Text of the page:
With Professor Harl as your guide, you'll plunge into the history of Asia Minor's great ancient civilizations and come face to face with eye-opening historical milestones. Among these: the rise of the Hittites, the legendary Trojan War, the birth of Western philosophy, the fiery Greek and Persian Wars, the victories of Alexander the Great, the dawn of the Hellenistic Age, the spread of early Christianity, the golden age of Byzantium, the birth of the Ottoman Empire, and much more.
Cultural change and continuity are the main themes of these lectures. You'll come to see how each successive civilization inherited and modified the political, social, religious, and economic institutions of its predecessor. In fact, the scope of Anatolian history can be best understood as a series of major cultural and religious rewrites: first by the Hittite emperors; then by the elites of Hellenic cities; next by their Hellenized descendants in the Roman age; then by Christian emperors and bishops in the Byzantine age; and, finally, by Turkish rulers and Muslim mystics.
To give you a stronger sense of that continuity (and the various changes that are a part of it), these lectures are organized into five cultural components: Early Anatolia (from 6000 to 500 B.C.), Hellenized Anatolia (from 750 to 31 B.C.), Roman Asia Minor (from 200 B.C. to 395 A.D.), Byzantium (from 395 to 1453), and Islamic Turkey (since 1071).
PLEASE NOTE: When you purchase this title, the accompanying reference material will be available in your Library section along with the audio.
©2001 The Teaching Company, LLC (P)2001 The Great Courses
This was a great overview of a history of Asia Minor (or Anatolia), what today would essentially be the area of the modern Republic of Turkey. Far from being an obscure topic about an obscure region, this little area is packed with history and was a major player throughout it.
You will go from prehistory and the earliest Hittite Civilizations through the continual cycles of change the region experienced. As the natural crossroads of East and West, this region continually felt the pulls of the great cultural traditions of both East and West, a dynamic which continues right up to the present. This area was constantly "remade" as it went through phases of Greek, Roman, Celtic, Byzantine, and eventually Barbarian Steppe culture. The series ends with an look at how those Turkic speaking barbarians entered and remade this peninsula one last time into what would eventually be the heartland of the Ottoman Empire and the foundation of what we know as the modern Republic of Turkey.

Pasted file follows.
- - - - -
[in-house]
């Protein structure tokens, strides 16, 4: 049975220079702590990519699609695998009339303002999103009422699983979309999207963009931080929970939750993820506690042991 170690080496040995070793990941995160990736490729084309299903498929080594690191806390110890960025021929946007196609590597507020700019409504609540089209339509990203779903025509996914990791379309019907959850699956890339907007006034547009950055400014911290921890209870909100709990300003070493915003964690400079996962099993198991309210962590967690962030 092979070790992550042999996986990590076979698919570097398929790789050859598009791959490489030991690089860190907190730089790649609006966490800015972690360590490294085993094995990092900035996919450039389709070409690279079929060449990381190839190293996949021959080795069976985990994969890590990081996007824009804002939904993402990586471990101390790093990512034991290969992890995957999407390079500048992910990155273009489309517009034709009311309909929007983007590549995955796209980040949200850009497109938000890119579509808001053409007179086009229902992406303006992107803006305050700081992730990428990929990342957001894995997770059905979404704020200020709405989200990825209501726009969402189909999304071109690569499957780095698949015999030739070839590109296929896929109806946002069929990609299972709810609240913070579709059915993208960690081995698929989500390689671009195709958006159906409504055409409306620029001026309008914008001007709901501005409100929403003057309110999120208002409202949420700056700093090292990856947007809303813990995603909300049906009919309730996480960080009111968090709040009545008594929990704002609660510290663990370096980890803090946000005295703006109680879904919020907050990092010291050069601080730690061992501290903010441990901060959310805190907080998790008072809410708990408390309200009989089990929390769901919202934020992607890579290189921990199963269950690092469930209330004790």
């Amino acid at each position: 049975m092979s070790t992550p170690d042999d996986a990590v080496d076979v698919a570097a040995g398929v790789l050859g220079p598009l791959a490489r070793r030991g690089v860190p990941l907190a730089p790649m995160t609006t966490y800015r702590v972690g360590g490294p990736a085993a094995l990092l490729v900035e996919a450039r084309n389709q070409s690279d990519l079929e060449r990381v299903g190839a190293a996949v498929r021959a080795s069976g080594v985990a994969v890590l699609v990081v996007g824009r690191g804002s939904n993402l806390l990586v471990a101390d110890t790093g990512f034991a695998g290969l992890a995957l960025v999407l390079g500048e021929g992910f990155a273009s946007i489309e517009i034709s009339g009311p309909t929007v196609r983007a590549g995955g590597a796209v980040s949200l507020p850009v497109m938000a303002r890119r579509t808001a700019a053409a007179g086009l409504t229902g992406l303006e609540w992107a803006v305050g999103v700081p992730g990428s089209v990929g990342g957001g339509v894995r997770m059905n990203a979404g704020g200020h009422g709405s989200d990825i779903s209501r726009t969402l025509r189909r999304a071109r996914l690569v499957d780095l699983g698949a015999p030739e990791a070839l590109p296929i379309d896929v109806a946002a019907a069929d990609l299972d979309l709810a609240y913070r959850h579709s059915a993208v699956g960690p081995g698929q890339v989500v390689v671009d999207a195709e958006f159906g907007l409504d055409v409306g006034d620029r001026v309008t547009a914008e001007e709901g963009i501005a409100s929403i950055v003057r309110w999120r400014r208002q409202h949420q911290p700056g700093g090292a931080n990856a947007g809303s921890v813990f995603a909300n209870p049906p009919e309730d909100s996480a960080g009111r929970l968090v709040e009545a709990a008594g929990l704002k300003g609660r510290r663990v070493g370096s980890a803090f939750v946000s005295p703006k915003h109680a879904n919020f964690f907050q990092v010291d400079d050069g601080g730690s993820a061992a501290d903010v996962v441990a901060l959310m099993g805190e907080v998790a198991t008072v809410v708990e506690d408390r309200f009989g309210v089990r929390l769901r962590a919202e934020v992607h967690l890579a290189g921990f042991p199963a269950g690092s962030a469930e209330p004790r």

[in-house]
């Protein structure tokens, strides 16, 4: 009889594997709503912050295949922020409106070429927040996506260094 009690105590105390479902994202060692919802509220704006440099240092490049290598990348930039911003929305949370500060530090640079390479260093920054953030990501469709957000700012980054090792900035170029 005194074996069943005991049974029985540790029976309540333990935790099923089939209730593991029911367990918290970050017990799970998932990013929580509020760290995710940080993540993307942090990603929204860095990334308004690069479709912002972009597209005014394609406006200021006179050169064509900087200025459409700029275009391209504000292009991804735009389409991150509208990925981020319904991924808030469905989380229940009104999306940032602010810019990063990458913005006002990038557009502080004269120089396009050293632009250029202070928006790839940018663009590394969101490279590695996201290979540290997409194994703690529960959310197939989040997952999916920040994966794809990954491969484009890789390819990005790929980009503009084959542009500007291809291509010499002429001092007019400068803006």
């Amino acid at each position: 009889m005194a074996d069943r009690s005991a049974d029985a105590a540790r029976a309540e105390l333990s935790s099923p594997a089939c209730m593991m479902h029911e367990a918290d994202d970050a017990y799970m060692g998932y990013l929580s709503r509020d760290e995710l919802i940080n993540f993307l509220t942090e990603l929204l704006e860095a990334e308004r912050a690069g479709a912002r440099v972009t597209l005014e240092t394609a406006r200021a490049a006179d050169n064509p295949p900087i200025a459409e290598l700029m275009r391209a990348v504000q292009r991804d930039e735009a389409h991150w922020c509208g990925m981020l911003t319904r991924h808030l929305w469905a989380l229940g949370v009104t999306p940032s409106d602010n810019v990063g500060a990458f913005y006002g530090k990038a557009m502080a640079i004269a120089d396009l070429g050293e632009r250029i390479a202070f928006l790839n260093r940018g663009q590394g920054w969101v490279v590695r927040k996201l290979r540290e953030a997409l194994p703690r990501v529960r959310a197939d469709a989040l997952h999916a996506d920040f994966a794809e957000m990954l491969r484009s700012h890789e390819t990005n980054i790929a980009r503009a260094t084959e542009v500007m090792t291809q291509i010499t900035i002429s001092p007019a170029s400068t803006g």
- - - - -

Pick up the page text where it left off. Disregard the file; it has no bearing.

The Professor is amazing. I have listened to many of his works and he offers his listeners traditional history at its very best. If you enjoy a good history book or class, you will learn from and enjoy this series.
Dr. Harl is clearly "into" his field of study, and his awareness of the interconnectedness of Ancient Turkey with Mediterranean countries, ancient Mesopotamia and further east, made this a fascinating series of lectures covering the times span (approximately) of about 1700 B.C. to 1700 A.D. He was (auditorily) an animated speaker who kept my attention throughout, and I stole time to listen to his lectures wherever I could. My only regret that this series of lectures was limited to a total of 24. I do, however, see that Professor Harl has more in-depth lecture series on each of the parts discussed in this overview, and I will have to make that my next goal.
I couldn't wait to here the next chapter. revealed ancient history about which I had only a clue.. It whet my appetite for more knowledge.
Harl does a fabulous job conveying the subject matter and explaining the Asia Minor History. This is my third course of his and he is passionate about the material and that makes listening to him all the more exciting.
Especially in the beginning, the lecture takes the form of extremely dull summation of fact and listing.. It does improve somewhat, with some interesting stories and pictures of Asia Minor. Overall, it was rather disappointing though
"A bit condensed"
These are great lectures, but told awfully quickly and tersely. Some people may find, like me that its hard to maintain attention and your mind wanders off. BTW lecturer sound like Agent Smart in TV series, Get Smart.
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